July 24, 2002

Wednesday, April 17, 2002

The Shamful State of Our National Parks
I have to believe that your viewers, readers, online users, listeners will care about this story…


At some National parks, there are so few rangers that vandals are walking away with ancient artifacts. The Washington Post reports, “During the 2000 campaign, Bush said the national park system was in “worse shape than ever” and vowed to erase a huge, $4.9 billion backlog of maintenance and road improvement projects within five years. So far, the administration has managed to make only a tiny dent in that backlog, while many of the nation’s most prominent parks continue to suffer from years of budget parsimony. At Yellowstone National Park, for example, repeated spills at worn-out water treatment plants have dumped untreated waste into the pristine waters of Yellowstone Lake, the Firehole River and other park waterways, according to a comprehensive national survey by Americans for National Parks. Acadia National Park in Maine lacks the staff to adequately patrol the park’s complex, 115-mile boundary — leaving miles of roads and trails vulnerable to damage from illegal snowmobile and all-terrain vehicle use, trail cutting and poaching.”


• Find a National Park in your state — a clickable map:
• National Park Service Budget details:


During the past six years, the Park Service’s operating budget has grown an average of 6.2 percent annually — from $1 billion in fiscal 1997 to $1.47 billion in 2001. Americans for National Parks, a coalition of advocacy groups, contends that the national parks are operating with only two thirds of the operating funds they need. On average, park operations suffer from an annual funding shortfall of at least 32 percent, or about $600 million, according to the group.

Based on a preliminary review of 33 national parks, Americans for National Parks found that spending for natural and cultural resource management as well as interpretive and educational services for visitors fell 40 percent short of what was needed.





The New Bikes

I have seen a lot of new bicycles in my neighborhood this spring. They are very different from the bikes we had as kids. These are called recumbent bikes.

Here is a picture of one.

The Baltimore Sun says
, “Recumbent riders make up only about 2 percent of the cycling population, but as baby boomers head away from competing and more toward comfort, they’re finding the recumbent to be like a rolling recliner.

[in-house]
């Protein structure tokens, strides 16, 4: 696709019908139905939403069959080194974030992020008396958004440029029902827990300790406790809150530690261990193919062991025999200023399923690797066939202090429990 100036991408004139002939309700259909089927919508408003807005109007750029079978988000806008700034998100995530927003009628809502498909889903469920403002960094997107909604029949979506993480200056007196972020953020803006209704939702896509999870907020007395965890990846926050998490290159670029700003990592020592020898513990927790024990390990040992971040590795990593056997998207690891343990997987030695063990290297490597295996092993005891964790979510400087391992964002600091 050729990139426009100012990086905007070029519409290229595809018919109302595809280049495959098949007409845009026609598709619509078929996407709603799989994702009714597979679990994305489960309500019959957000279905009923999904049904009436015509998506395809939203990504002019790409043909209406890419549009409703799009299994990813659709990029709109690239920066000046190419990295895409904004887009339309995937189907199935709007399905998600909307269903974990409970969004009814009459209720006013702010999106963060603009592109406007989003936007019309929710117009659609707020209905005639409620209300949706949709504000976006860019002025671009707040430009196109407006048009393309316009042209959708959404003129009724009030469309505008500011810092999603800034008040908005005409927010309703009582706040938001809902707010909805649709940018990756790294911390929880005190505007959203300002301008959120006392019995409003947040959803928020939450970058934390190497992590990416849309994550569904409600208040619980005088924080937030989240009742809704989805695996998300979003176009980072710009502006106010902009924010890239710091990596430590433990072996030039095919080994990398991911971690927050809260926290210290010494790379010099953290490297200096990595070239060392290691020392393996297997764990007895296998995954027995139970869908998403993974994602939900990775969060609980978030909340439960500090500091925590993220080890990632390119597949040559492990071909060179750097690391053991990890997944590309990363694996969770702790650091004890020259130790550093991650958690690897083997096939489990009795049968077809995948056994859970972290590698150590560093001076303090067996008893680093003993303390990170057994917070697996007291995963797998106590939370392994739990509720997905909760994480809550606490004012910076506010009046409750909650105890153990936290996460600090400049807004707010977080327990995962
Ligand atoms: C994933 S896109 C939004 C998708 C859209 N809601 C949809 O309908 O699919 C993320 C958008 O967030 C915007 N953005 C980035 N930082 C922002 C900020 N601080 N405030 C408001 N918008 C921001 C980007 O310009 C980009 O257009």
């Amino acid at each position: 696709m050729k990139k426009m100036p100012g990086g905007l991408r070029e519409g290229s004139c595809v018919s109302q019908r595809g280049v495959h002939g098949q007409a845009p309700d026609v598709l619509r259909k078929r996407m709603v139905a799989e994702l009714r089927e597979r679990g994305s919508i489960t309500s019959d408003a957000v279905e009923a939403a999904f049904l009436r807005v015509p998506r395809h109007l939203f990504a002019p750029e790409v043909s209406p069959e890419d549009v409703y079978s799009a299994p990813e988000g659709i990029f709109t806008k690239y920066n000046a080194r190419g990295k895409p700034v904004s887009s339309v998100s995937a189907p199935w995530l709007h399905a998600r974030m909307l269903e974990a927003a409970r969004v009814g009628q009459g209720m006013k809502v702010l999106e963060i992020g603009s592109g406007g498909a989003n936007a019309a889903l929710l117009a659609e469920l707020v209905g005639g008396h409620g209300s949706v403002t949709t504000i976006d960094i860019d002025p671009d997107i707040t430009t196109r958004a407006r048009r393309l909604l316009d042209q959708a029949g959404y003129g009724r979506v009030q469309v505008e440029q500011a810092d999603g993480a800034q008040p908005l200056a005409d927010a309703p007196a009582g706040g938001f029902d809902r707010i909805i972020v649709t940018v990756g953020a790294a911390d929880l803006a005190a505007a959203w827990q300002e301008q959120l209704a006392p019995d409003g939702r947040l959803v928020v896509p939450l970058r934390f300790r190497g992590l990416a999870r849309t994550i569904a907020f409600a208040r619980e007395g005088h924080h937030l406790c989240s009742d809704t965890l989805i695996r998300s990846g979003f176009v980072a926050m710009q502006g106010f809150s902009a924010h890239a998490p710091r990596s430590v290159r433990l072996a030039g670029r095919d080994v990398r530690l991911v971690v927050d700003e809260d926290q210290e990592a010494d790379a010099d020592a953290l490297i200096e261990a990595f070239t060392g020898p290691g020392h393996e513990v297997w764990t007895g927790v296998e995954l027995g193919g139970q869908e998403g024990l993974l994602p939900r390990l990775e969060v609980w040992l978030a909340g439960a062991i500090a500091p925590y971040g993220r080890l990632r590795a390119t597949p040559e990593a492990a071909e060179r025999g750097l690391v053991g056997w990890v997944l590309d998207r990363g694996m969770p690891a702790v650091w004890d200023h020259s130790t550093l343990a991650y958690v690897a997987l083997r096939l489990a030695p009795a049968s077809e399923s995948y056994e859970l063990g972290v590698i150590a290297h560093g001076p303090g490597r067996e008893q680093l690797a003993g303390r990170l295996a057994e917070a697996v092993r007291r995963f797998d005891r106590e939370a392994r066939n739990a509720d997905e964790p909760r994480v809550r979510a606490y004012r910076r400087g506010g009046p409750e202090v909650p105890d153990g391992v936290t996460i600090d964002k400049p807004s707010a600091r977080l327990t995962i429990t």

Says Larry Pierce of Lantana, Fla., who switched from an upright bike to a recumbent to avoid aching shoulders, neck and hands: “Recumbent riding is a different mind-set. I got over that macho thing years ago. I don’t have anything to prove, unless it’s that I can ride my recumbent as much as I want.”


Here is a bike shop Q and A

What a great springtime feature, and you will be telling a story that few of your readers, viewers, listeners, online users know anything about.





Teacher Pay Not Keeping Pace

A study out this month from the National Education Association says teachers’ salaries increased by 3 percent during the decade spanning from 1991-2001 when adjusted for inflation. This increase works out to an average annual rate of 0.3 percent a year, according to NEA’s report Rankings and Estimates 2000-2001. During this same period, school revenue receipts, total expenditures, and per-pupil expenditures increased significantly.
See state by state pay/national rankings

New Jersey, Connecticut, California are at the top; Mississippi, North Dakota, South Dakota are at the bottom

Median pay is $38,361

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Al Tompkins is one of America's most requested broadcast journalism and multimedia teachers and coaches. After nearly 30 years working as a reporter, photojournalist, producer,…
Al Tompkins

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